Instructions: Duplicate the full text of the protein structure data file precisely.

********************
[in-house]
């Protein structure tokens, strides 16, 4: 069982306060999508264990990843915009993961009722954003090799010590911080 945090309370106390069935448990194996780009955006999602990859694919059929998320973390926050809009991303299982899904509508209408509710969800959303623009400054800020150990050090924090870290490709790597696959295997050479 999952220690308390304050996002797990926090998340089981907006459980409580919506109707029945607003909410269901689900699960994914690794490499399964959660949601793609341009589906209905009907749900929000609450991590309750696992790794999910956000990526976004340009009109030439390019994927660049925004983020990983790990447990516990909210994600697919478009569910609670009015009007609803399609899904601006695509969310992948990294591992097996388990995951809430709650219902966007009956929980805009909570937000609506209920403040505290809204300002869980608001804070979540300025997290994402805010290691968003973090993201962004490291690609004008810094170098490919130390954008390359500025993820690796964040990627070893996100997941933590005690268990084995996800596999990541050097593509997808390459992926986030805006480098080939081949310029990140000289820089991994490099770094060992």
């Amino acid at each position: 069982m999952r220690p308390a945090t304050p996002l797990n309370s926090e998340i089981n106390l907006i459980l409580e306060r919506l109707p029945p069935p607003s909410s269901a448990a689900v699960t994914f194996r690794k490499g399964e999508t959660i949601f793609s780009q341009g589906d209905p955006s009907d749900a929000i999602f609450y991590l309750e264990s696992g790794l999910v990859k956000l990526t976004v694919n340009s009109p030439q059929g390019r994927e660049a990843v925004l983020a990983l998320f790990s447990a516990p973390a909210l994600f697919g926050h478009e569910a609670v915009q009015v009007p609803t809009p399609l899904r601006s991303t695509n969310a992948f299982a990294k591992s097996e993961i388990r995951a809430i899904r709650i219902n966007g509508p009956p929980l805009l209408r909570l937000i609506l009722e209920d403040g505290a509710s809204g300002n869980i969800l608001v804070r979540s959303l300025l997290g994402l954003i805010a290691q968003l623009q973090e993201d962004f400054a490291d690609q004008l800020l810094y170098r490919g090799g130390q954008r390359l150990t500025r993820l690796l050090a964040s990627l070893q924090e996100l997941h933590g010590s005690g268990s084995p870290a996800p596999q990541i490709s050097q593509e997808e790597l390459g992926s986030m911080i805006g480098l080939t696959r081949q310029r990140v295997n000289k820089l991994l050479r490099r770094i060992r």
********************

[in-house]
């Protein structure tokens, strides 16, 4: 069982306060999508264990990843915009993961009722954003090799010590911080 945090309370106390069935448990194996780009955006999602990859694919059929998320973390926050809009991303299982899904509508209408509710969800959303623009400054800020150990050090924090870290490709790597696959295997050479 999952220690308390304050996002797990926090998340089981907006459980409580919506109707029945607003909410269901689900699960994914690794490499399964959660949601793609341009589906209905009907749900929000609450991590309750696992790794999910956000990526976004340009009109030439390019994927660049925004983020990983790990447990516990909210994600697919478009569910609670009015009007609803399609899904601006695509969310992948990294591992097996388990995951809430709650219902966007009956929980805009909570937000609506209920403040505290809204300002869980608001804070979540300025997290994402805010290691968003973090993201962004490291690609004008810094170098490919130390954008390359500025993820690796964040990627070893996100997941933590005690268990084995996800596999990541050097593509997808390459992926986030805006480098080939081949310029990140000289820089991994490099770094060992």
């Amino acid at each position: 069982m999952r220690p308390a945090t304050p996002l797990n309370s926090e998340i089981n106390l907006i459980l409580e306060r919506l109707p029945p069935p607003s909410s269901a448990a689900v699960t994914f194996r690794k490499g399964e999508t959660i949601f793609s780009q341009g589906d209905p955006s009907d749900a929000i999602f609450y991590l309750e264990s696992g790794l999910v990859k956000l990526t976004v694919n340009s009109p030439q059929g390019r994927e660049a990843v925004l983020a990983l998320f790990s447990a516990p973390a909210l994600f697919g926050h478009e569910a609670v915009q009015v009007p609803t809009p399609l899904r601006s991303t695509n969310a992948f299982a990294k591992s097996e993961i388990r995951a809430i899904r709650i219902n966007g509508p009956p929980l805009l209408r909570l937000i609506l009722e209920d403040g505290a509710s809204g300002n869980i969800l608001v804070r979540s959303l300025l997290g994402l954003i805010a290691q968003l623009q973090e993201d962004f400054a490291d690609q004008l800020l810094y170098r490919g090799g130390q954008r390359l150990t500025r993820l690796l050090a964040s990627l070893q924090e996100l997941h933590g010590s005690g268990s084995p870290a996800p596999q990541i490709s050097q593509e997808e790597l390459g992926s986030m911080i805006g480098l080939t696959r081949q310029r990140v295997n000289k820089l991994l050479r490099r770094i060992r």